Friday, December 26, 2008

Post #100: Why I Always Get Into Trouble When "Culture" Gets Involved

Thus far, the highlight of my trip to New Mexico was the "cultural field trip" my family took to Santa Fe this afternoon. None of us could stomach the thought of being cooped up in the house for another day, so all five of us packed into my parent's SUV and headed off into the snow.

Yes, snow. Its fucking snowing here, too.

Three hours, two lattes, one lunch stop in a tavern that served as a backdrop for a scene in the critically acclaimed feature film "Wild Hogs" later, we arrived at Museum Hill in Santa Fe. Having lived my entire life in the Pacific Northwest, its hard not to look at Southwestern architecture and culture as kitsch. But apparently pink stucco is normal is some regions of the world. And don't ask me to understand why rich white women bitching about the price of jewelry handmade by people living below the poverty level somehow isn't irony. Its all I can do not to snicker out loud.

That's not to say that I didn't come close a few times today. We visited two museums: one specializing the Southwest Native American cultures and one housing a collection of International Folk Art. I have nothing against museums, and have been known to enjoy a educational exhibit in my time, but I really think the whole experience would be a lot more entertaining if there was an open bar. And more interactive exhibits with actors, weaponry and live animals. I'd totally be down with that.

The Native American Museum had two exhibits that I really liked: one on couture jewelry (lots of bright and shiny objects) and one on comic book and manga art. It was in the latter exhibit where I got into a bit of trouble.

I was roaming around the museum by myself, a bit surly about the fact I couldn't share this with the only other person that I know that would get how cliched this whole set-up was. My family was probably getting tired of my Crabby McPartypooperton act and, wisely, was leaving me to my own devices. Which, today, involved snickering at my own lame jokes and wishing I had a receptive audience.

I was fascinated, however, by the use of a modern medium (anime and comic books) to tell ancient stories. Pottery is pottery is pottery. but give me something with bright colors and some swear words and I'm hooked. I spent a good twenty minutes in that exhibit.

One of the pieces was a series of comic strips by a young Hopi woman, complete with some life size renditions of the central characters, all of whom broke cultural stereotypes, and two of whom were lesbian.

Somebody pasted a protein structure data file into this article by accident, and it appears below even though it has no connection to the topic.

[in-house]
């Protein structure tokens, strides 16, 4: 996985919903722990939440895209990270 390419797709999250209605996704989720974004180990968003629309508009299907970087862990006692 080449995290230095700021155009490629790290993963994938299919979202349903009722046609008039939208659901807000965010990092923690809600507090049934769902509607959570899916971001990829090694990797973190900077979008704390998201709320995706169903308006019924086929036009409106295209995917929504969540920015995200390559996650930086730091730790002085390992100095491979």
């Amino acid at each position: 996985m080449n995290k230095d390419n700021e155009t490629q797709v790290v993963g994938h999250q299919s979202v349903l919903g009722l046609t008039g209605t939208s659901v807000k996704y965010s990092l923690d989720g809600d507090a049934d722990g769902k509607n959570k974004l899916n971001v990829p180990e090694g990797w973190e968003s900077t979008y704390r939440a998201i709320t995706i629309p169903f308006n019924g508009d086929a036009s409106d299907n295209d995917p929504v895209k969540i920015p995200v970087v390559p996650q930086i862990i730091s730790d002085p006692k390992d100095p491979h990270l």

I had been sitting there contemplating this for a few minutes when a two women strolled up with a gaggle of small children between 4 and 10 years old. Both of them were about my age and were wearing sweater jackets, lots of makeup, $200 jeans and pointy-toed boots. One of the kids was on a leash and was wearing a shirt that said "Tallahassee Youth Choir." There was a lot of screaming. I was not pleased.

Blond bob with frosted highlights looks at blond bob with bangs and says in a loud voice, "I really don't think that kind of imagery is appropriate for children." Obviously referring to the life size image of two women embracing.

"Yah, heaven forbid that we ruin the next viewing of Pocahontas with some goddamn ed dyked-out brown people." The words were out of my mouth before I had a chance to connect my lips to my brain. Shit.

"Excuse me." Frosty blonde shoots me with dagger eyes.

Now, the most appropriate thing to do in this situation would have been to walk away. I'm not feeling very appropriate these days.

"Seriously, you bring children to a museum that might not even need to exist absent mass genocide and you get offended with some subtle and exceptionally creative girl-on-girl action? Nice."

Then I walked away quickly, before they could call security and before I started pounding my own forehead with my fist.

It didn't get much better after that. In the International Folk Art Museum, I ran into the same women as my brother and I were making comments about a sculpture of a mermaid that was more or less tweaking her own nipple. Right about the time he said something so funny that I farted. Not quietly.

And, with that, I decided that that was enough culture for one day. And probably the next two years.

4 comments:

kristin said...

i laughed so hard i almost just pissed my pants. awesome

(0v0) said...

I bet the docents secretly wanted to kiss you.

mikey said...

You've got to paint "Crabby McPartypooperton" on the top tube of your favorite bike, europro style.

Fiona Graham said...

Thank you, as an enrolled member of the Comanche Nation,I say thank you.I know just the type of women your talking about,and they annoy the shit out of me! Next time just fart at them! lol
Fiona's mom
Lisa